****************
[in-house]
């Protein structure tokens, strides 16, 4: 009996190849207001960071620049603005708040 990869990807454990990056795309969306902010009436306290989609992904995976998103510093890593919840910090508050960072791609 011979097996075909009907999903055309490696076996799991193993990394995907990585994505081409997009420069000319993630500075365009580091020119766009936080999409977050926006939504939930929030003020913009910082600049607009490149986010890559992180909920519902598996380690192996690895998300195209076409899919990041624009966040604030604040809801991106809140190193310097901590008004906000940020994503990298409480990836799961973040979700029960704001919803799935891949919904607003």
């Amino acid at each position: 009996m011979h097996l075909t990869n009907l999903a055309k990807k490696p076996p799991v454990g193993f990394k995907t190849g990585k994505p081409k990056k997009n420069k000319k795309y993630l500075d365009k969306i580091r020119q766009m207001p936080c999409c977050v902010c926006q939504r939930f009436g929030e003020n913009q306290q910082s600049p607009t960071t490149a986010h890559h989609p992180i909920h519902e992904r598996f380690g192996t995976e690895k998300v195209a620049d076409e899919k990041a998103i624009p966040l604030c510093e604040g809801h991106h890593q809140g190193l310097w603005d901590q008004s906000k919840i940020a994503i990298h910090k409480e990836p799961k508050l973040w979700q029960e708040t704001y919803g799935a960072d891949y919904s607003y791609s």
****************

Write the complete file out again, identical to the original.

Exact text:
[in-house]
């Protein structure tokens, strides 16, 4: 009996190849207001960071620049603005708040 990869990807454990990056795309969306902010009436306290989609992904995976998103510093890593919840910090508050960072791609 011979097996075909009907999903055309490696076996799991193993990394995907990585994505081409997009420069000319993630500075365009580091020119766009936080999409977050926006939504939930929030003020913009910082600049607009490149986010890559992180909920519902598996380690192996690895998300195209076409899919990041624009966040604030604040809801991106809140190193310097901590008004906000940020994503990298409480990836799961973040979700029960704001919803799935891949919904607003």
């Amino acid at each position: 009996m011979h097996l075909t990869n009907l999903a055309k990807k490696p076996p799991v454990g193993f990394k995907t190849g990585k994505p081409k990056k997009n420069k000319k795309y993630l500075d365009k969306i580091r020119q766009m207001p936080c999409c977050v902010c926006q939504r939930f009436g929030e003020n913009q306290q910082s600049p607009t960071t490149a986010h890559h989609p992180i909920h519902e992904r598996f380690g192996t995976e690895k998300v195209a620049d076409e899919k990041a998103i624009p966040l604030c510093e604040g809801h991106h890593q809140g190193l310097w603005d901590q008004s906000k919840i940020a994503i990298h910090k409480e990836p799961k508050l973040w979700q029960e708040t704001y919803g799935a960072d891949y919904s607003y791609s």